Mr. Lincoln's T-Mailsby Tom Wheeler
The Civil War was the first "modern war." Because of the rapid changes in American society, Abraham Lincoln became president of a divided United States during a period of technological and social revolution. Among the many modern marvels that gave the North an advantage was the telegraph, which Lincoln used to stay connected to the forces in the field in almost… See more details below
The Civil War was the first "modern war." Because of the rapid changes in American society, Abraham Lincoln became president of a divided United States during a period of technological and social revolution. Among the many modern marvels that gave the North an advantage was the telegraph, which Lincoln used to stay connected to the forces in the field in almost real time.
No leader in history had ever possessed such a powerful tool to gain control over a fractious situation. An eager student of technology, Lincoln (the only president to hold a patent) had to learn to use the power of electronic messages. Without precedent to guide him, Lincoln began by reading the telegraph traffic among his generals. Then he used the telegraph to supplement his preferred form of communication—meetings and letters. He did not replace those face-to-face interactions. Through this experience, Lincoln crafted the best way to guide, reprimand, praise, reward, and encourage his commanders in the field.
Mr. Lincoln's T-Mails tells a big story within a small compass. By paying close attention to Lincoln's "lightning messages," we see a great leader adapt to a new medium. No reader of this work of history will be able to miss the contemporary parallels. Watching Lincoln carefully word his messages—and follow up on those words with the right actions—offers a striking example for those who spend their days tapping out notes on computers and BlackBerrys.
An elegant work of history, Mr. Lincoln's T-Mails is an instructive example of timeless leadership lessons.
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Mr. Lincoln's T-MailsThe Untold Story of How Abraham Lincoln Used the Telegraph to Win the Civil War
By Tom Wheeler
HarperCollins Publishers, Inc.Copyright © 2006 Tom Wheeler
All right reserved.
What became of our forces which held the bridge till twenty minutes ago, as you say?" the president of the United States telegraphed a Union army colonel during the 1862 Battle of Second Manassas (Bull Run).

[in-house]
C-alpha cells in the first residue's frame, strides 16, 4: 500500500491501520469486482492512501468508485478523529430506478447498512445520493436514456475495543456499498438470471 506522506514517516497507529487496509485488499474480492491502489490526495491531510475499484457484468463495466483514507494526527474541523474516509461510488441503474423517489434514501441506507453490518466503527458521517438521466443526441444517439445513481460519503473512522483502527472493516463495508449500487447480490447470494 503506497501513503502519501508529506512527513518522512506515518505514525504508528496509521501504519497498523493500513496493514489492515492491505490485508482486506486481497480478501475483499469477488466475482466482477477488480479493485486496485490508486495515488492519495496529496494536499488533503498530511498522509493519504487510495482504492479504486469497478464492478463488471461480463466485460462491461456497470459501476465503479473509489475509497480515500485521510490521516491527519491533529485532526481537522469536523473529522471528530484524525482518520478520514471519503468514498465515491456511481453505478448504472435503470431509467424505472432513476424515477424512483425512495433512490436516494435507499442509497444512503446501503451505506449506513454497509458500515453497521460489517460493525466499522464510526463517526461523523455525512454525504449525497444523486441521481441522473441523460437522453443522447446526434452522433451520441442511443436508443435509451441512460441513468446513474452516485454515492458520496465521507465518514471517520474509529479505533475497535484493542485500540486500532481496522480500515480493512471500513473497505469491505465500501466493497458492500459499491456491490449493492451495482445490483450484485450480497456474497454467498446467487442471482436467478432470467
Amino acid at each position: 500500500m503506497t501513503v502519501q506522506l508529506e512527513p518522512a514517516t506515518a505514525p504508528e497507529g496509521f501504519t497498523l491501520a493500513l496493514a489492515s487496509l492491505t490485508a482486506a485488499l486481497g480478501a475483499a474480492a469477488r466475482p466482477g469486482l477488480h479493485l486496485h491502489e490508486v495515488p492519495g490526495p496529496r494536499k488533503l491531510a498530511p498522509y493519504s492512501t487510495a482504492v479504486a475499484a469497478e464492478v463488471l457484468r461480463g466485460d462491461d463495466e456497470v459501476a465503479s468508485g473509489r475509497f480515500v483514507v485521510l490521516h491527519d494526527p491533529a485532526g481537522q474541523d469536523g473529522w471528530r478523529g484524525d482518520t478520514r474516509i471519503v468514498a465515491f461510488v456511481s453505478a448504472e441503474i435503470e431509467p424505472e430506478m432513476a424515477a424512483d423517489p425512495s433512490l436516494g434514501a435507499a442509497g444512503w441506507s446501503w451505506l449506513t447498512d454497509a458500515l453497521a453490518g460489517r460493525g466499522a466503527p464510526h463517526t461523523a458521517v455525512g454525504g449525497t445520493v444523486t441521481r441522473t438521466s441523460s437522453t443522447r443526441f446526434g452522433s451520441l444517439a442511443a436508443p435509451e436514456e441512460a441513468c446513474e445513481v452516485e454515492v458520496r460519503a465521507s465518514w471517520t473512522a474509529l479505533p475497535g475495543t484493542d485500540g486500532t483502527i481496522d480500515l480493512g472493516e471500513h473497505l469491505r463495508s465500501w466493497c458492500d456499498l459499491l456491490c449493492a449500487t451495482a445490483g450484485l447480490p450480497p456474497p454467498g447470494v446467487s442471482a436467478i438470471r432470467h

For the second time in 13 months the Confederate army was thrashing Lincoln's troops on the ground around Manassas, Virginia, just outside the Federal capital. During the first battle the president followed the lead of his military advisors and patiently awaited the final news from the battlefield. It was different the second time around. Abraham Lincoln was fully engaged, making inquiries and receiving reports from the battlefield. The tool that allowed the president to become so engaged was the telegraph.
Like most of the people it represented, the U.S. government was slow in awakening to the opportunity presented by the telegraph. When Lincoln took office, if a government agency wished to send a telegram an employee was sent to queue up at the central telegraph office. At the outbreak of the war even an agency as essential as the War Department was not connected to the telegraph network.
Like his countrymen and his government, Abraham Lincoln had to learn how to use the telegraph. Lincoln's challenge, of course, was that hislearning curve occurred amidst a military conflict to determine the fate of the national union.
The First Battle of Manassas (Bull Run) occurred four months into the Lincoln presidency. In the slightly more than a year between the first battle and the rematch on the same ground, Abraham Lincoln discovered the power of the telegraph to project his voice, as well as to extend his eyes and ears. As he grew in his role as a national leader, Lincoln simultaneously progressed in how he applied what he sometimes called "lightning messages" to extend that leadership.
First Manassas (Bull Run) was the first major battle of the Civil War. As the newspaper headlines cried "Forward to Richmond!" the new chief executive pushed his generals to take action. The route to the Confederate capital of Richmond ran through Manassas, Virginia, approximately 30 miles outside of Washington, a railroad junction at the mouth of a key pass through the Blue Ridge Mountains. There, on the plain beside a small, steep-sided stream named Bull Run, General Irvin McDowell planned to attack the Rebels, while another Union force on the opposite side of the Blue Ridge kept the Rebels in that area bottled up and out of the action.